Originally published on Herbal Medicine from Your Garden
Agnus castus (latin for ‘pure lamb’), Vitex agnus-castus, is also sometimes known as chaste berry, chaste tree or lilac chaste tree. It is native to North Africa, parts of Asia from Cyprus to Uzbekistan and much of Europe, and naturalised elsewhere.
Agnus castus is a deciduous shrub which reaches a height and spread of 3m (9ft). It is hardy in the UK, where it flowers in September to October, but is unlikely to produce fruit here. Of course, this may change with the climate.
Agnus castus should not be used during pregnancy or breastfeeding or by anyone trying for a baby.
Do not exceed the stated dose; reduce the dosage or discontinue if you get a sensation of insects crawling on the skin, a symptom of excessive use.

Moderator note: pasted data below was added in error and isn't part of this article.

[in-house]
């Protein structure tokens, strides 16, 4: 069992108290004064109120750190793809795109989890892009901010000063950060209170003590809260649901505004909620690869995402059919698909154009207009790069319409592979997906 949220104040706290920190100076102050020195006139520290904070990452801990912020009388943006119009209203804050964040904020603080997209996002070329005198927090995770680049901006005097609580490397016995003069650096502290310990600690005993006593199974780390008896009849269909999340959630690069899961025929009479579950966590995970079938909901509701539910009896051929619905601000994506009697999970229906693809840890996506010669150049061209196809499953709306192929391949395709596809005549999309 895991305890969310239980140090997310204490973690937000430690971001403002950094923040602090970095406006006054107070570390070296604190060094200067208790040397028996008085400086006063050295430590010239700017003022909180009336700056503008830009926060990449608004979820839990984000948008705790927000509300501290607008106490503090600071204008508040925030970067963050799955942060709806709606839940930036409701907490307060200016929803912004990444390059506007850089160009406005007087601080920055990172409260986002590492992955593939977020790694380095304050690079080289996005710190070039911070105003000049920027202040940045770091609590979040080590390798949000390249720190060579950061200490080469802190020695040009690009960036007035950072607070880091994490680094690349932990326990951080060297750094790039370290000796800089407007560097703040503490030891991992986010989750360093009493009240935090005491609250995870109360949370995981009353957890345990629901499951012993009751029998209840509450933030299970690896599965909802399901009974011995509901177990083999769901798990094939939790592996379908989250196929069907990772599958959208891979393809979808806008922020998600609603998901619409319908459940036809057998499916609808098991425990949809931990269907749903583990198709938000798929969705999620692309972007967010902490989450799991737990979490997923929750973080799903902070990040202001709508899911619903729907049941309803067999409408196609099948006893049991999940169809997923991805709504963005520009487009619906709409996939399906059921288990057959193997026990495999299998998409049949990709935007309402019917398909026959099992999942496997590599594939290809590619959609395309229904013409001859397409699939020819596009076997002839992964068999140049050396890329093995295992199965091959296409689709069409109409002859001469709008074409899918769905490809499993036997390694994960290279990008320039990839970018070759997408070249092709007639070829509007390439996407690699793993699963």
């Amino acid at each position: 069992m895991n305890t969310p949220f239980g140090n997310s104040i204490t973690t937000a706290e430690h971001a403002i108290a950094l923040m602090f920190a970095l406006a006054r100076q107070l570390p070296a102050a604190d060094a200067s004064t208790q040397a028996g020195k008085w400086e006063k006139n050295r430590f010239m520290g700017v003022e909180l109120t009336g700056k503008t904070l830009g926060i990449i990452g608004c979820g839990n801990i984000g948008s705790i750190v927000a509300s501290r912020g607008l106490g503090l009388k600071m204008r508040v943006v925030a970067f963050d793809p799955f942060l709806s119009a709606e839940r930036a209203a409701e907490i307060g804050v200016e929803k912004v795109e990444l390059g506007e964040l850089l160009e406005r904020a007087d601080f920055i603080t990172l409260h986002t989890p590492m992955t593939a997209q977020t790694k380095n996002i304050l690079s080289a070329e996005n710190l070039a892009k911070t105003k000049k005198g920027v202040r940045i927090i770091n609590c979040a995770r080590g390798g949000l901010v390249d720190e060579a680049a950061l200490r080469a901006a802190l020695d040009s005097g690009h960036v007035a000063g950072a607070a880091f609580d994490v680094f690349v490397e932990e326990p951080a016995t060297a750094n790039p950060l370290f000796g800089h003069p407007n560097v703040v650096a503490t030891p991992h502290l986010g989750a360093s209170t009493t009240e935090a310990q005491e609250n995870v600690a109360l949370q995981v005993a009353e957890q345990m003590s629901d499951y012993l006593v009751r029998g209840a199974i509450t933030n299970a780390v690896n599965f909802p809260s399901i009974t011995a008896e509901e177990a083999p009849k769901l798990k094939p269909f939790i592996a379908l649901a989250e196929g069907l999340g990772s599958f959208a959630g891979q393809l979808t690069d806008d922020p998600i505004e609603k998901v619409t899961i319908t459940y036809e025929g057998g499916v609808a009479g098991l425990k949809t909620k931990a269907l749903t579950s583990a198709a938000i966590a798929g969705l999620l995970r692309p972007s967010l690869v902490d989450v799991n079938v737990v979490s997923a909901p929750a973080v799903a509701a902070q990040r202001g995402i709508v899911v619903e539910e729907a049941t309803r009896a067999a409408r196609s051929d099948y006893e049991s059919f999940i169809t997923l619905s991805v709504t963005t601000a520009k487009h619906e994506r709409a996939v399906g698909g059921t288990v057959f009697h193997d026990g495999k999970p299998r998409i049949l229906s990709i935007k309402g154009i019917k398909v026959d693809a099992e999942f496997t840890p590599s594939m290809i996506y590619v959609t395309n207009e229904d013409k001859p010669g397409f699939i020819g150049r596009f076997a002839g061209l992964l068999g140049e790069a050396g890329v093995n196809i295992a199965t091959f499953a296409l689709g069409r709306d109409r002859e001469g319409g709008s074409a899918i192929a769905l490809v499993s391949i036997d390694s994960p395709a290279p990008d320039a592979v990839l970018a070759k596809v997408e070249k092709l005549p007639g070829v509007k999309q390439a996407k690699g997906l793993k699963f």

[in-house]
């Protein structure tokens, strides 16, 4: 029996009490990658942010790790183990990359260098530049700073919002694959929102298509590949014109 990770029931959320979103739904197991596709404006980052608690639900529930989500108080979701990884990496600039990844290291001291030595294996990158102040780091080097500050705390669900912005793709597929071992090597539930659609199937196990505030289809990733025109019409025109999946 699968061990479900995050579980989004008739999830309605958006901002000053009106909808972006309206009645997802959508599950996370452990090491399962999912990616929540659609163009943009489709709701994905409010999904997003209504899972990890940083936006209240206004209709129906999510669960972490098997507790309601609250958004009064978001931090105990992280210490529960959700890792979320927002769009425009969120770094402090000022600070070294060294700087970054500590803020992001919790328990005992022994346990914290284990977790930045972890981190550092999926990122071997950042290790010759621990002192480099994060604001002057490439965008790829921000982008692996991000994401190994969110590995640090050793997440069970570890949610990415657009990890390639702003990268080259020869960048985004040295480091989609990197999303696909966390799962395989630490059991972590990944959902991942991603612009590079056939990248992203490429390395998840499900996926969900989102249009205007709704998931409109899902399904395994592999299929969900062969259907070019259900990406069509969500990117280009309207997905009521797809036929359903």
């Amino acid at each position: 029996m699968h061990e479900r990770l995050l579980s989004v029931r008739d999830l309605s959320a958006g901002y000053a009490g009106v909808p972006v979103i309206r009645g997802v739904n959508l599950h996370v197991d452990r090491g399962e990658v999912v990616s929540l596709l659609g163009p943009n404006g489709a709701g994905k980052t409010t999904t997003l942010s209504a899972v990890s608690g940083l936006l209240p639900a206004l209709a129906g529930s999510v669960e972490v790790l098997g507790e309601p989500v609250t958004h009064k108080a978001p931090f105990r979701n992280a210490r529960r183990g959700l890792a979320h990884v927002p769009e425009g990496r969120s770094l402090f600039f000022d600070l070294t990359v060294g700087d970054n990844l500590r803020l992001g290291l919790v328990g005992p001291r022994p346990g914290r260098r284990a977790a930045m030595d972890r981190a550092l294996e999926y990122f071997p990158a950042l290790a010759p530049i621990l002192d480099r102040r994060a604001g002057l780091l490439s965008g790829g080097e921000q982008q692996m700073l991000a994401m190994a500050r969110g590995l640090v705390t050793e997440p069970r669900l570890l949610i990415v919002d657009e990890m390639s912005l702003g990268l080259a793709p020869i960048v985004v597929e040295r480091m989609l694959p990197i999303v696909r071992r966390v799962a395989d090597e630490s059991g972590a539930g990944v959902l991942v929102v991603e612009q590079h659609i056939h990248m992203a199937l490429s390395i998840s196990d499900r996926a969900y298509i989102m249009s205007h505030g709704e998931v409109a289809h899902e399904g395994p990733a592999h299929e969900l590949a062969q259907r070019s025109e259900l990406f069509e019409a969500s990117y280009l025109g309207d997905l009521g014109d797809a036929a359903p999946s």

The name chaste tree comes from the use of this herb by monks, who used to chew it to reduce sexual desire. It is still used for the same purpose, although only in those who have a real problem with this; in those with a low sex drive, it’s likely to have the opposite effect and is sometimes used as an aphrodisiac.
It’s also used in both sexes for acne, colds, dementia, eye pain, headaches, inflammation and swelling, joint conditions, migraine, nervousness, spleen disorders and upset stomach.
It is not used in aromatherapy.
If you are able to produce fruit from the chaste tree, it’s important that you grow it organically to avoid contaminating the fruit with chemicals that you don’t want in your remedies. To find out more about organic gardening, visit the Gardenzone.